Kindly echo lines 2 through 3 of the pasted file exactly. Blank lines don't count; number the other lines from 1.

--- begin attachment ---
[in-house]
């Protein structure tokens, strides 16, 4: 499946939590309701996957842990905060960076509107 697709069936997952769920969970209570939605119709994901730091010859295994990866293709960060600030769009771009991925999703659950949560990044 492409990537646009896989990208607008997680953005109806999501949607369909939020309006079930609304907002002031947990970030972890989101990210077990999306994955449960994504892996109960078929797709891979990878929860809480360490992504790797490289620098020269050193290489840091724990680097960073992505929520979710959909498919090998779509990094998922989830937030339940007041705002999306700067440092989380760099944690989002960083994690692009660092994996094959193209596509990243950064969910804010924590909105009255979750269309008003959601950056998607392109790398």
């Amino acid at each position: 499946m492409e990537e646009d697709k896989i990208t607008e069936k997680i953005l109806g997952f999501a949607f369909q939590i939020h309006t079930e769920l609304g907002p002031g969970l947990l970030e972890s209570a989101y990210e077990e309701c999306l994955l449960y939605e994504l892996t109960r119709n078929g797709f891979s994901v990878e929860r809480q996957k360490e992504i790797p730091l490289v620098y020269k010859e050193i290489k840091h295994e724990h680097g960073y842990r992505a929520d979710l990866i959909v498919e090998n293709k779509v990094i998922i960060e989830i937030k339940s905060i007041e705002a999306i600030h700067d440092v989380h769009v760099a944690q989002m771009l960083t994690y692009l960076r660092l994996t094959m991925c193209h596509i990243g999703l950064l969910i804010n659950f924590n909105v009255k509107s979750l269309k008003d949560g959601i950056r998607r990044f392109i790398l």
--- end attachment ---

């Protein structure tokens, strides 16, 4: 499946939590309701996957842990905060960076509107 697709069936997952769920969970209570939605119709994901730091010859295994990866293709960060600030769009771009991925999703659950949560990044 492409990537646009896989990208607008997680953005109806999501949607369909939020309006079930609304907002002031947990970030972890989101990210077990999306994955449960994504892996109960078929797709891979990878929860809480360490992504790797490289620098020269050193290489840091724990680097960073992505929520979710959909498919090998779509990094998922989830937030339940007041705002999306700067440092989380760099944690989002960083994690692009660092994996094959193209596509990243950064969910804010924590909105009255979750269309008003959601950056998607392109790398």
């Amino acid at each position: 499946m492409e990537e646009d697709k896989i990208t607008e069936k997680i953005l109806g997952f999501a949607f369909q939590i939020h309006t079930e769920l609304g907002p002031g969970l947990l970030e972890s209570a989101y990210e077990e309701c999306l994955l449960y939605e994504l892996t109960r119709n078929g797709f891979s994901v990878e929860r809480q996957k360490e992504i790797p730091l490289v620098y020269k010859e050193i290489k840091h295994e724990h680097g960073y842990r992505a929520d979710l990866i959909v498919e090998n293709k779509v990094i998922i960060e989830i937030k339940s905060i007041e705002a999306i600030h700067d440092v989380h769009v760099a944690q989002m771009l960083t994690y692009l960076r660092l994996t094959m991925c193209h596509i990243g999703l950064l969910i804010n659950f924590n909105v009255k509107s979750l269309k008003d949560g959601i950056r998607r990044f392109i790398l």